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O grant, sweet Goodness, that one eye may
Upon the dumb Devil cast out, and the slanderous Jews put to silence.
WO devils at one blow Thou hast laid flat,
A speaking devil this, a dumb one that;
That th' one spake, or that th' other held his peace?
And a certain Priest coming that way, looked on him, and passed by.
HY dost thou wound my wounds, O thou that passest by,
Handling and turning them with an
The calm that cools thine eye does shipwreck mine, for O, Unmoved to see one wretched is to make him so!
Blessed be the Paps which Thou hast sucked.
He'll have His teat ere long, a bloody one,The mother then must suck the Son.
To Pontius washing his blood-stained Hands.
That thou need’st heap
Of honest parentage, of unstain'd race,
that she appears
Nothing but tears ; Each drop's a tear that weeps for her own waste.
Hark, how at every touch she does complain her! Hark, how she bids her frighted drops make haste,
And with sad murmurs chides the hands that stain her! Leave, leave for shame, or else, good judge, decree, What water shall wash this, when this hath washed thee.
The life thou took'st from him unto his death. Vain man! the stones that on his tomb do lie Keep but the score of them that made him die,
Upon the Infant Martyrs.
Makes me doubt if Heaven will gather
Verily I say unto you, Ye shall weep and lament.
Thou, Thou, dear Lord, even Thou alone,
weep, and weep, and will therefore
Upon our Lord's last comfortable Discourse with His Disciples.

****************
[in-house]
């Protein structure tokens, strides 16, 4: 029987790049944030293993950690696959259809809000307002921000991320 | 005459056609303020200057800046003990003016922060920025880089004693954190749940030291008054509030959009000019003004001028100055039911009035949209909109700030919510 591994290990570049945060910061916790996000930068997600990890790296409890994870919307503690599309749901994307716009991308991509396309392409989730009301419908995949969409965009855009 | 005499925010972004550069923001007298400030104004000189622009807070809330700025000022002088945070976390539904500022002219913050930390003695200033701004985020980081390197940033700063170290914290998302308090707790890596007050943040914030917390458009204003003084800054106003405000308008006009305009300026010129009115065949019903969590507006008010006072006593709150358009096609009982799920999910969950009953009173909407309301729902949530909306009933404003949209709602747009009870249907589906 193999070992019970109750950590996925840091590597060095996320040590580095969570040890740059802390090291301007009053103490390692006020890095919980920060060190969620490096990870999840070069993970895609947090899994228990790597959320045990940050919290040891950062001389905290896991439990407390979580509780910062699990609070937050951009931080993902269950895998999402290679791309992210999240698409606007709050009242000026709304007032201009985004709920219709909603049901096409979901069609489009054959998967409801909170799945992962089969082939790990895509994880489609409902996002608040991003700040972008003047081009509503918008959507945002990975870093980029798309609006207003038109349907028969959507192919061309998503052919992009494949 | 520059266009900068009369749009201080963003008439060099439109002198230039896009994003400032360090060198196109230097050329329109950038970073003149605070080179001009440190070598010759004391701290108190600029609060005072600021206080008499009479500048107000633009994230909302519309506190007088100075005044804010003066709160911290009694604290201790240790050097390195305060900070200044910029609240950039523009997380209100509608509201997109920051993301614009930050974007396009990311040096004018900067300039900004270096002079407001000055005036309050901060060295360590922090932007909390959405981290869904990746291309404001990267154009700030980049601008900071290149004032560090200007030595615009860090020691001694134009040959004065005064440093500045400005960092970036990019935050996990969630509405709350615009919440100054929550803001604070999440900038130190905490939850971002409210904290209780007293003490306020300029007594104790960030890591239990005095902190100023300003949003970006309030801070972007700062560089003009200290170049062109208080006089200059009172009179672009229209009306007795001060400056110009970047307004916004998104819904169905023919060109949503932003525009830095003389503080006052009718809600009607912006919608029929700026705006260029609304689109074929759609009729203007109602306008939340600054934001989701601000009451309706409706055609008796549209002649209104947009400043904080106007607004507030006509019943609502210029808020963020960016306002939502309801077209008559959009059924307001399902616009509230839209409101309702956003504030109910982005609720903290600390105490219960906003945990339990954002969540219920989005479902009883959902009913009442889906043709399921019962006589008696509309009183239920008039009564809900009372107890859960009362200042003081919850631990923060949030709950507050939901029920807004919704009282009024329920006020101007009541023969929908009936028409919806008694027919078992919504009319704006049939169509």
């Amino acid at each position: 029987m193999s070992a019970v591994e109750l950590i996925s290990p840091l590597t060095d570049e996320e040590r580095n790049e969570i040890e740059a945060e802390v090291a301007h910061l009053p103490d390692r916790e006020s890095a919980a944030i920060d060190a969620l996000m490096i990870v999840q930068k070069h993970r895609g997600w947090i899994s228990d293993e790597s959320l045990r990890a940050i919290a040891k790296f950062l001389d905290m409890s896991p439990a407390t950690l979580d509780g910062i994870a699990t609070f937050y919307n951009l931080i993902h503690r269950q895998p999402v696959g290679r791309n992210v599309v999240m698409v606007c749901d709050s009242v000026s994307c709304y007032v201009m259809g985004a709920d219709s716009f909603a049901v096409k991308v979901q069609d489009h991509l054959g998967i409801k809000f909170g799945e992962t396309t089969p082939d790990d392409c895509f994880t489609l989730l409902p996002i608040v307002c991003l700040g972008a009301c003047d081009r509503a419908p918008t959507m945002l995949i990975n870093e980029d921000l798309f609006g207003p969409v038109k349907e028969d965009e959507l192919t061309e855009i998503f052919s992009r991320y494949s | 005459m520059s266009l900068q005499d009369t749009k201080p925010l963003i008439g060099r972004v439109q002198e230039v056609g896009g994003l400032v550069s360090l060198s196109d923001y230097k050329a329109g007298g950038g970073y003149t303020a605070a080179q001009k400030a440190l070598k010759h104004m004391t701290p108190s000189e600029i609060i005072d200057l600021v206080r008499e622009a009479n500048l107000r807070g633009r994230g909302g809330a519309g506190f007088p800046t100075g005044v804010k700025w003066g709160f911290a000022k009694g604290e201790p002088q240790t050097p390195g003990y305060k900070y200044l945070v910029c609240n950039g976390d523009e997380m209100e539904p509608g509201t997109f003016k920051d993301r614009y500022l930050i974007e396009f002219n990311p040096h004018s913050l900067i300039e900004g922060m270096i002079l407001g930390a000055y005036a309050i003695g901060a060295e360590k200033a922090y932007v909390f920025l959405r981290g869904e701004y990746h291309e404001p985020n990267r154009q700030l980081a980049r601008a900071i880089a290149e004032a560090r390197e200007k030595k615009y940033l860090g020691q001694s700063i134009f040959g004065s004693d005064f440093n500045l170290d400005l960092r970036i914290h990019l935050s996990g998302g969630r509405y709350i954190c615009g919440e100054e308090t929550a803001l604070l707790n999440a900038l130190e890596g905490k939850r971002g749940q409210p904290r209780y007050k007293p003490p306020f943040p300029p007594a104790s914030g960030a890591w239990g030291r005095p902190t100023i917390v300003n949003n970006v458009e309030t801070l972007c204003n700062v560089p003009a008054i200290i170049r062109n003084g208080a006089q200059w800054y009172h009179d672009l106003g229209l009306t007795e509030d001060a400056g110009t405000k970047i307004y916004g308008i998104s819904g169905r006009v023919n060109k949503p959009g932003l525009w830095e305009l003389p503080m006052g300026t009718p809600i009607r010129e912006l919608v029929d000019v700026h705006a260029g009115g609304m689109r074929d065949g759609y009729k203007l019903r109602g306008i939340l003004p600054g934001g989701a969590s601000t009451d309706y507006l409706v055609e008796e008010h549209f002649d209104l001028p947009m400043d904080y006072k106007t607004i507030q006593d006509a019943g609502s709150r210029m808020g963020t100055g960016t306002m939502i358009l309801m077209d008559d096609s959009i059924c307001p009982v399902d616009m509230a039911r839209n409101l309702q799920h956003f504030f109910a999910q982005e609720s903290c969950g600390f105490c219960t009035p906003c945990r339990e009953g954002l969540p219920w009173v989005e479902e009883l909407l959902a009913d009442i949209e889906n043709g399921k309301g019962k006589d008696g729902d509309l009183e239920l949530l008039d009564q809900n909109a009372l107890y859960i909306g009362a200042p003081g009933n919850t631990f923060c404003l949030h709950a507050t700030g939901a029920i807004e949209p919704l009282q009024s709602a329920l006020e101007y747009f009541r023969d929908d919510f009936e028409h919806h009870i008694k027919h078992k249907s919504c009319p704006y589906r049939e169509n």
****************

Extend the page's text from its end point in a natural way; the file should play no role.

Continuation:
LL Hybla's honey, all that sweetness can, Flows in thy song, O fair, O dying swan! Yet is the joy I take in't small or none; It is too sweet to be a long-lived one.
Dives askcing a Drop .
DROP, one drop, how sweetly one fair drop Would tremble on my pearl-tipp'd finger's top! My wealth is gone, O, go it where it will, Spare this one jewel, I'll be Dives still!
Give to Cæsar
And to God
LL we have is God's, and yet
Nor hath God a thinner share,
Whatever Cæsar's payments are;
All is God's; and yet, 'tis true,
But now they have seen and hated.
They saw Thee not, that saw and hated Thee:
No, no, they saw Thee not, O Life! O Love ! Who saw aught in Thee that their hate could move ?
Upon the Crown of Thorns, taken from our Blessed.
Lord's Head, all bloody. NOW'ST thou this, soldier ? 'tis a much changed plant, which yet
Thyself didst set. 'Tis changed indeed; did Autumn e'er such beauties bring
To shame his Spring ?* O! who so hard an husbandman did ever find
A soil so kind ? Is not the soil a kind one which returns
Roses for thorns ?
She began to wash His Feet with Tears and wipe them
with the Hairs of her Head.
that again. This flame thus quench'd hath brighter beams, This flood thus stainèd fairer streams.
• These two lines are not in the version of the Paris edition of 1652,
On St. Peter cutting off Malchus's Ear.
Well for thyself, I mean, not for thy Lord.
To strike at ears is to take heed there be
The world will love its darkness still ;
I doubt though, when the world's in hell,
I am ready not only to be bound but to die.
At those hard words man's cowardice calls fears.
On St. Peter casting away his Nets at our Saviour's
To cast thy nets on all occasions well.